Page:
So, why is the Daytripper Easel the best?
1. Unique, Modular Design
1. A modular tripod easel un-like the others!
It works with ANY camera tripod, and, can be set up pretty much anywhere. Also, the weight burden of the palette and the painting holder is shared across the tripod’s capacity, so the tripod can be lighter and still rigid, and wind resistant.
That being said, there are more suited tripods for this usage. Basically, you’ll want a modern tripod with independent legs, and a metallic head unit (not plastic). There are many great ones on the market, the one we offer is not nearly the top-end, but it is a very good, very light, and VERY economical one (see store for details).
In working with a modern tripod, the Daytripper Easel can, in seconds, be configured to sit or stand while painting. In the preferred standing position, one adopts a proper fencing stance which allows for better posture, more shoulder and elbow movement, and the ability to go larger!
The hooks that swivel out from the top-rail of the palette to grab on the tripod legs, can be placed in any of the 6 holes, in seconds, for off-weighting to one side, or adjusting for stature.
The whole set-up can be weighed down by the pack that brought everything. Throw some rocks in it, and BOOM, stability!
Everything you need out there for painting is handy, and right where you need it.
Here’s how the included paper towel, and turp jar lanyard is ran for Right Handers. Just opposite for south paws.
When the turp jar hangs, you spill less.
The palette, using most standard, modern tripods will have a slight angle on it when hung from the ‘front legs’. This angle is intentional to deter glare from the sun when painting outdoors.
Using the rear leg’s ‘hip adjustor’ (C.) to level, un-level, or angle the palette in any way so that glare is minimized, is best, and easiest.
Pictured below, Bill Cramer uses a chain through the holes in the end of the hooks, to increase the angle that his palette drops.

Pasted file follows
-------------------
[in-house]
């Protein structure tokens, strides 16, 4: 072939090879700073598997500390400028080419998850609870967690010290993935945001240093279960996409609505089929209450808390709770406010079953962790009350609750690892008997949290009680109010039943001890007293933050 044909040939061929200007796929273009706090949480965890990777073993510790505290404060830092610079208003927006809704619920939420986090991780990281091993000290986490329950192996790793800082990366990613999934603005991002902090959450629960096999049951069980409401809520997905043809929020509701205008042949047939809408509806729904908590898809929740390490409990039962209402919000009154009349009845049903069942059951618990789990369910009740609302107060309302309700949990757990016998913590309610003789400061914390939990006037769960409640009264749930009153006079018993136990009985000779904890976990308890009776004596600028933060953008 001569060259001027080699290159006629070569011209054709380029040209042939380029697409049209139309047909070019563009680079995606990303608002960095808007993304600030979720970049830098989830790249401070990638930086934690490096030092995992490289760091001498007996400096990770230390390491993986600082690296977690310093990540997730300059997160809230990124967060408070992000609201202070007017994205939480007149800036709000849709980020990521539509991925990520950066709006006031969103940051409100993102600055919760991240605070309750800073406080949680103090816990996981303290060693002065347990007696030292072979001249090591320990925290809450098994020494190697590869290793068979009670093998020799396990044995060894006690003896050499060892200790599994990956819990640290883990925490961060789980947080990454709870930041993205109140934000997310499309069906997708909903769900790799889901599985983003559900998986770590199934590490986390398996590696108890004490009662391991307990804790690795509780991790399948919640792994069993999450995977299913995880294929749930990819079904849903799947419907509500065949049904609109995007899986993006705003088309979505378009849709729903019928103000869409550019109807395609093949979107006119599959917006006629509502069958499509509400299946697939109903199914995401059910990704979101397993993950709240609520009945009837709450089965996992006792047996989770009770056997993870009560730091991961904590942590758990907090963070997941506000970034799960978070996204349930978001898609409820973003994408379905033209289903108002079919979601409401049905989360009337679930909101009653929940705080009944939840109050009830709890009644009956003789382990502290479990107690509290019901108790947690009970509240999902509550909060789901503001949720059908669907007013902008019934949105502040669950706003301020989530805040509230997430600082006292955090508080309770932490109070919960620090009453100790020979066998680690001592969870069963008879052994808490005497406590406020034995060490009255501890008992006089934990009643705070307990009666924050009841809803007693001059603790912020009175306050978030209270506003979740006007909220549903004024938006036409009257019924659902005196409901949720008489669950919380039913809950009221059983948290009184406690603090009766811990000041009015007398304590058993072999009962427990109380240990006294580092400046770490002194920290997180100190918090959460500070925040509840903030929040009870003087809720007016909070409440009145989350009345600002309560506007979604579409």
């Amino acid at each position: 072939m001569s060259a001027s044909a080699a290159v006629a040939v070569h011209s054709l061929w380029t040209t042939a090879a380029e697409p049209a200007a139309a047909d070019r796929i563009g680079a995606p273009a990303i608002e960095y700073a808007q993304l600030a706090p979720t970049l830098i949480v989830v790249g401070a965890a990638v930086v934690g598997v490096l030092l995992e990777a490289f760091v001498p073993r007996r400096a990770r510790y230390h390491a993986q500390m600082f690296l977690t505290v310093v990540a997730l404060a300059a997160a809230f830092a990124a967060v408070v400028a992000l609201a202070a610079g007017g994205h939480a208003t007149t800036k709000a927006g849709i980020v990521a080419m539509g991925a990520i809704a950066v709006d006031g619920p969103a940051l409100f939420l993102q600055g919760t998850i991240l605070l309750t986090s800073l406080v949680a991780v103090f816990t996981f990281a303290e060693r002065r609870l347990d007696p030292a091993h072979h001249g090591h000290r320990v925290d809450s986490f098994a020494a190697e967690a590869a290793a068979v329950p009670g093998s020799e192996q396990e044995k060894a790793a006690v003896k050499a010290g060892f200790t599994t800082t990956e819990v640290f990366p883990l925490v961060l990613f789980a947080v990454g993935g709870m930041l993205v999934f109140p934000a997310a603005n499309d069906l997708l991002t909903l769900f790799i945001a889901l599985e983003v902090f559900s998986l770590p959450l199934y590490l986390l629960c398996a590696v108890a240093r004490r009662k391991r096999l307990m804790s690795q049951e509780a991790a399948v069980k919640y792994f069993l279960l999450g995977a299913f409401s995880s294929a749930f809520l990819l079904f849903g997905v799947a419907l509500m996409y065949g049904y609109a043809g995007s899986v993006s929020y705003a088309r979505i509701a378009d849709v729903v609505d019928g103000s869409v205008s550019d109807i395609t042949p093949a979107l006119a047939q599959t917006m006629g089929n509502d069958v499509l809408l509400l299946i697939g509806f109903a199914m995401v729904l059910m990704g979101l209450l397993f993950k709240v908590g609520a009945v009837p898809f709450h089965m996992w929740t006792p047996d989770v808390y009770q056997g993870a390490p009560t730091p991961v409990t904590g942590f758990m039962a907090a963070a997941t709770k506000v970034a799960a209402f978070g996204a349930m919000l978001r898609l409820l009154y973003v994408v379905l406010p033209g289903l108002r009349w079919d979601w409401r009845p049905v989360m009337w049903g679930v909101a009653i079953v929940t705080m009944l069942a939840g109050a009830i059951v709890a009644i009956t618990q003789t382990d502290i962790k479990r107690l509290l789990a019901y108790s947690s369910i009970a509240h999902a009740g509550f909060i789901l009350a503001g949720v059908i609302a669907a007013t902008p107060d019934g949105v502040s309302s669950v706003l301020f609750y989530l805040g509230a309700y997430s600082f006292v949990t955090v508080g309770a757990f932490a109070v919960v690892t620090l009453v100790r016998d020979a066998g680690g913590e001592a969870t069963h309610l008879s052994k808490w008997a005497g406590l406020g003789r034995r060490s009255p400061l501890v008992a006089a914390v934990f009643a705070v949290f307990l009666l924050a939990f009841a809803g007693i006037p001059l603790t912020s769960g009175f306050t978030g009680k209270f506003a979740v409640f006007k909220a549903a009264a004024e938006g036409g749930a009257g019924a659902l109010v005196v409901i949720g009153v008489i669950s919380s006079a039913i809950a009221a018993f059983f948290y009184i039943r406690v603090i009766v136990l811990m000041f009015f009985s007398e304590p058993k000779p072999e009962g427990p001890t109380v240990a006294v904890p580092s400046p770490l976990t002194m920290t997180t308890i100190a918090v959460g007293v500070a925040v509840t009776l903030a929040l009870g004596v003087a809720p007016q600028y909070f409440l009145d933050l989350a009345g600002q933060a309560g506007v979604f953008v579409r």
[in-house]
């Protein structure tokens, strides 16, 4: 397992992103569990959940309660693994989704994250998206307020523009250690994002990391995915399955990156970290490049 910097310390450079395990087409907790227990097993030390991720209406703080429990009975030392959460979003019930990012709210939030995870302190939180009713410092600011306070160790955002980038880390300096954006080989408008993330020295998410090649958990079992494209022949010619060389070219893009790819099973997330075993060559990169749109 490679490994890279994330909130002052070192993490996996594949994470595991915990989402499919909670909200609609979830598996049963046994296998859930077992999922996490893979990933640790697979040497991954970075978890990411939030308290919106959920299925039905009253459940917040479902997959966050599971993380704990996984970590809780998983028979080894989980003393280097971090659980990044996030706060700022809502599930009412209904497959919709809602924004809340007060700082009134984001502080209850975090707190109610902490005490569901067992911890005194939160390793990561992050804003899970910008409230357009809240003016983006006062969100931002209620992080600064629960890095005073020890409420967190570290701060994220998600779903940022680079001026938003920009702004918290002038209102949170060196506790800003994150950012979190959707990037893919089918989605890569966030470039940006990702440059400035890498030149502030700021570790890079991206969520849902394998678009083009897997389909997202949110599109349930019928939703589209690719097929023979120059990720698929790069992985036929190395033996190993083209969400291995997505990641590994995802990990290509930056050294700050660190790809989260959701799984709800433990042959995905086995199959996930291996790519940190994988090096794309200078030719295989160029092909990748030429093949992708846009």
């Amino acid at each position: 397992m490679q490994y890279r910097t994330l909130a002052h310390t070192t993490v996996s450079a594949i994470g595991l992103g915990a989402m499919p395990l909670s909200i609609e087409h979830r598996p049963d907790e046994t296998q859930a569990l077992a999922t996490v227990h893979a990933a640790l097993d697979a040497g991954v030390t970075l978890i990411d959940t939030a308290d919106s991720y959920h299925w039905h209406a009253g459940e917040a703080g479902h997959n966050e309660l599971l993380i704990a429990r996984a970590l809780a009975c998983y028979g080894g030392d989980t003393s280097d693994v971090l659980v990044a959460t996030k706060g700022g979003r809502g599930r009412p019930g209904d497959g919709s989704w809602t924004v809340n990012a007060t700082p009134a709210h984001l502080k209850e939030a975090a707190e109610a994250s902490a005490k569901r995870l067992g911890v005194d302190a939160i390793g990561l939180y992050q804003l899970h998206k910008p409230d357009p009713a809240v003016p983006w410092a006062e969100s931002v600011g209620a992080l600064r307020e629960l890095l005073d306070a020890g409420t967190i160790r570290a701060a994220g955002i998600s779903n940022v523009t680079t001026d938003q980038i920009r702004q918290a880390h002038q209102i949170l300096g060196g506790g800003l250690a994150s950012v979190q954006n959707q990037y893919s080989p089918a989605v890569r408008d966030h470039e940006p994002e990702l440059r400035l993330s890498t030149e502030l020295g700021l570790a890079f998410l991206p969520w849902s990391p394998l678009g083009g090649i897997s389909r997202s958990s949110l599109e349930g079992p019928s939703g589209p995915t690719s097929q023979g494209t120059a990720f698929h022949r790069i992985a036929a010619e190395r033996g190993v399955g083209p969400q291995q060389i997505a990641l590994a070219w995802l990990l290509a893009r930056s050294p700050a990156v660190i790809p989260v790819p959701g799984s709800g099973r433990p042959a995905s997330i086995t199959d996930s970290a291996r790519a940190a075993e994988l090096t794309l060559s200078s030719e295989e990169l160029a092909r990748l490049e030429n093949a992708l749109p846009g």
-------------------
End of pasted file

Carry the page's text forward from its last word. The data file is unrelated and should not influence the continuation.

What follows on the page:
With holes in the end of the hooks, 2 mini carabiners and a bit of paracord behind the tripod legs, and the palette can even lie vertical against the tripod legs.
Who doesn’t want to be like Bill Cramer?
This configuration can be used while sitting or standing.
2. Size and Weight:
If weight or size is an issue, it’s the lightest size to weight by far.
*Palette 1.8 lbs , *24″ UPH .7 lbs, *Tripod 2.8 lbs.
It’s the perfect size for almost every painting situation. The palette is large enough to have some decent mixing space, yet stows away small and light enough to pack into a place pretty far on foot.
3. Versatility and Rigidity in the Upright Panel Holder
The last thing you want is flop, wobble, or play of any kind where the action takes place, on the canvas. After the palette hooks fold open and lock onto the legs of a tripod, the tripod head unit (part designed to hold a camera), turns sideways, and connects firmly, to the Upright Panel Holder. In this fashion, the head unit is ONLY holding the painting stable, and not the palette also, as is the case in most pochade boxes.
Obviously, this means the Daytripper Easel can handle larger supports on a smaller tripod. There you go!
Below is the array of Daytripper Upright Panel Holders (called UPHs, or Uprights). They are named by their length and style, and will accommodate panels or stretched canvases up to their name/size, and no size is too small for any.
There are two different styles of Upright Panel Holders. There is the ‘Off Center,’ and ‘Variable Mount’ UPH, with advantages and disadvantages to each. (The off Center has one fixed mount roughly 1/3 up the upright and the Variable comes with an external tee nut that can be positioned on the upright anywhere)
Now for cross-bars, the bits that actually hold the support. There are three lengths each with the most useful placement of the ‘Screw Stays’ for most painting needs. When securing a stretched canvas, the crossbars can become vice-like. Unscrew the crossbar so that the ‘reverse taper stay’ is almost flat on the canvas side, then screw it down to the Upright. This cinches a stretched canvas down beyond belief.
4. Strength and Durability, Materials and Construction
Maximizing Strength to Weight ratio is always of the utmost concern. Even the direction of the grain is considered when laying out the high grade baltic burch plywood, taking advantage of every material’s properties.
The poplar hinge rails are double half-lapped under the top and bottom rails, creating enormous vertical strength without getting any heavier. On the wings, the aluminum 90° angle accents are glued down with super glue, and then riveted down forever. The hinge rail is glued down with wood glue and pinned.
An aluminum hinge is then placed on top of the hinge rails, spanning the two parts. This utilizes ‘sheer’ strength in the mechanical stress, rather than ‘pull strength,
which is a substantially stronger connection.
Now your ready to sling paint!
Paint your Curiosity!!